Kazakhstan welcomed to the Convention on Wetlands
Kazakhstan becomes the 154th Ramsar Contracting Party
The Ramsar Secretariat is very pleased to welcome Kazakhstan as the Convention's 154th Contracting Party. The instrument of accession to the Convention as amended in 1982 and 1987, signed by Kassymzhomart Tokaev, the Minister of Foreign Affairs of the Republic of Kazakhstan, was received by the Director-General of UNESCO on 2 January 2007, and so the Convention will enter into force for Kazakhstan on 2 May 2007.
Kazakhstan's first Ramsar site, the "Tengiz-Korgalzhyn Lake System" (50°25'N 069°15'E) in Akmola Oblast, was actually added to the List of Wetlands of International Importance by the former Soviet Union in October 1976. As re-defined by Kazakhstan's authorities, the Ramsar site now comprises the Nature Reserve itself around the lake shore area, roughly 259,000 hectares with about the same boundaries as the Soviet-era designation, plus a 2-km buffer zone around it, for a total of 353,341 hectares.
The Ramsar Information Sheet indicates that Korgalzhyn and Tengiz Lakes are representative examples of a shallow lake system with a mix of fresh, salty and brackish water bodies characteristic for the north of Kazakhstan, situated in a steppe landscape with little relief and grass oceans covering the land to the horizon. Reed beds scattered on islands by the heavy ice load of the winter leave channels and lakes open. The Tengiz-Korgalzhyn lakes have been a strict nature reserve since 1968, but the adjacent lake systems of the Tengiz lake basin are not strictly protected and will be added as clusters to this nomination at a later stage.
An enormous number of birds stop over in the region - on the mud islands on lake Tengiz the northernmost colony of Greater Flamingo (Phoenicopterus ruber, the symbol of the Korgalzhyn Nature Reserve) reaches up to 14,000 breeding pairs. The Korgalzhyn Lakes harbor big colonies of the Dalmatian Pelican (Pelicanus crispus) with over 500 breeding pairs nesting in the vast reed beds (10% of the world population). The White-headed Duck (Oxyura leucocephala) is breeding and resting at the fresh and brackish lakes; in autumn it can be observed in numbers of up to 4,000 birds (30-40% of the world population) in the protected area.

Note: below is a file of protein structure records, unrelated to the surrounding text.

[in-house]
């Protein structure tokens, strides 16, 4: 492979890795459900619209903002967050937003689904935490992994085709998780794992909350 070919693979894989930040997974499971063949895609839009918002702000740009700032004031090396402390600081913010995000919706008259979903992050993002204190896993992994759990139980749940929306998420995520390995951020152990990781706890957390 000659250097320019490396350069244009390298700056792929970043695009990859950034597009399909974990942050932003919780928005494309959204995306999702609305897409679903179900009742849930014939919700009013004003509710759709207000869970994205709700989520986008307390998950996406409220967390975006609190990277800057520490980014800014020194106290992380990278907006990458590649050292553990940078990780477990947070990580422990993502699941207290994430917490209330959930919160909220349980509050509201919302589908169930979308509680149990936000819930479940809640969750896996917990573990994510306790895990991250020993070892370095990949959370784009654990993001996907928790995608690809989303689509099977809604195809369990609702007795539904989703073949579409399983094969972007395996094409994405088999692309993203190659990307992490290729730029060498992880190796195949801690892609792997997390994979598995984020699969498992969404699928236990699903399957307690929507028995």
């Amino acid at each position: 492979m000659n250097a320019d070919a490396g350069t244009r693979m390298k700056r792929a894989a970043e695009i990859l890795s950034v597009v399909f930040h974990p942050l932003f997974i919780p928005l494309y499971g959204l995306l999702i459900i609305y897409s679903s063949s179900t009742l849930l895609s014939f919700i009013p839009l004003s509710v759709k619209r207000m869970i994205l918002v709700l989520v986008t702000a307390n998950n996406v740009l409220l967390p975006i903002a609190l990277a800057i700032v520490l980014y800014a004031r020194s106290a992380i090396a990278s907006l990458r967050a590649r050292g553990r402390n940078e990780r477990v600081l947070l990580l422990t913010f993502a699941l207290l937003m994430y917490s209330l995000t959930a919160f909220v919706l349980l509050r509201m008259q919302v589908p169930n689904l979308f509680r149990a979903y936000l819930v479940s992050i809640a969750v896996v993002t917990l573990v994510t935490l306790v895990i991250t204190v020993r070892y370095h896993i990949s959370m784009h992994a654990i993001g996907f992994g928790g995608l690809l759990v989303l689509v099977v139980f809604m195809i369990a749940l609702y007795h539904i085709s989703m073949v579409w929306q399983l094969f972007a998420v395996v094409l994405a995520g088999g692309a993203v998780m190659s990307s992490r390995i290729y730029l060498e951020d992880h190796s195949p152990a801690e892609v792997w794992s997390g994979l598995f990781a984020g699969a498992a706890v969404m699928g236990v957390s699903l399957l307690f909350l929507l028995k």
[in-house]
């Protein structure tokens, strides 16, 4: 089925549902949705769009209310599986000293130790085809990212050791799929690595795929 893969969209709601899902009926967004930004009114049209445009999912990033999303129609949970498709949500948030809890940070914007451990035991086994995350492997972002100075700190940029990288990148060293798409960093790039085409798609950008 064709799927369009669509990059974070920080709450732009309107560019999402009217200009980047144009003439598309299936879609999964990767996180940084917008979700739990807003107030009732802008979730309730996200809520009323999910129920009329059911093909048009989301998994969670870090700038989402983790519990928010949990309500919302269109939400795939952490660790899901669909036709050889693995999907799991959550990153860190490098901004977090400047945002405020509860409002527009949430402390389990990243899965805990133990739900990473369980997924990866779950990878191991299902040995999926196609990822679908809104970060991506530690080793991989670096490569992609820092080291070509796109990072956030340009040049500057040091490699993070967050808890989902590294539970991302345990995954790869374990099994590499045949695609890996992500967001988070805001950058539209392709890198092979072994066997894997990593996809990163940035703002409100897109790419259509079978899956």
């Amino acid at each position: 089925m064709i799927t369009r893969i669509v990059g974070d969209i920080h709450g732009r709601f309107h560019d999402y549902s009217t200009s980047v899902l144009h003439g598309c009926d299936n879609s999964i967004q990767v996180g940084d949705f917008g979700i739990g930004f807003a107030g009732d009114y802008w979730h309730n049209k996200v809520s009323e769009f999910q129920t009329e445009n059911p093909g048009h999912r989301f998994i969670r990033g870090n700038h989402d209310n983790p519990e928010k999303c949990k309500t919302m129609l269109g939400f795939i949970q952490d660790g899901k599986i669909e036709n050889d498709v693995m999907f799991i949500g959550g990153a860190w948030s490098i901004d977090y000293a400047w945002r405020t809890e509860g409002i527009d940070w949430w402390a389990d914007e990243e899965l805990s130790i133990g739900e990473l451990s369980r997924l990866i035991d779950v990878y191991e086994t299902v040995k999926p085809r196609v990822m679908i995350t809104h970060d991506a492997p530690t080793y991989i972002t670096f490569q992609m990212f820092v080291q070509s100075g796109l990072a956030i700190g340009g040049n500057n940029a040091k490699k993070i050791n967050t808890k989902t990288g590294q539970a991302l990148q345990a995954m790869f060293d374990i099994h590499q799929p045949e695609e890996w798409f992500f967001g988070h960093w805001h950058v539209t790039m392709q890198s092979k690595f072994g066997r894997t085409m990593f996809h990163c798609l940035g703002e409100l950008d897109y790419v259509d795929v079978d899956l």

A management plan is under development under a GEF/UNDP project. There is an associated nature museum and visitors' centre which attracts groups from the new capital, Astana, but only scientific tourism and research is permitted and tourism within the Reserve itself, as opposed to in the buffer zone, is not expected to increase.
Work towards this accession, including a Ramsar Small Grants Fund project, has been assisted by BirdLife International, mainly through the Royal Society for the Protection of Birds (BirdLife in the UK), and the Association for the Conservation of Biodiversity in Kazakhstan (ACBK), as well as by the UNDP office in Astana.
Black Lark (Photo, Thomas Tennhard)
Black-winged Pratincole (Photo, Götz Eichhorn)
Korgadzhyn Lakes from the air (Photo, Martin Lenk)
Korgalzhyn Lakes with ice (Photo, Alexej Koshkin)
Lake Tengiz under ice (Photo, Til Dieterich, GEF Wetlands Project, UNDP Kazakhstan)
Rainbow over short grass steppe (Photo, Til Dieterich)
Saiga antelope, rare and typical steppe species (Photo, Oleg Belalov, ACBK)
Schrenks Tulip in full blossom with different colors (Photo, Til Dieterich)
Volga pheasant's eye, a typical steppe species (Photo, Evgeni Bragin)
Wild onions as a typical steppe feature (Photo, Til Dieterich)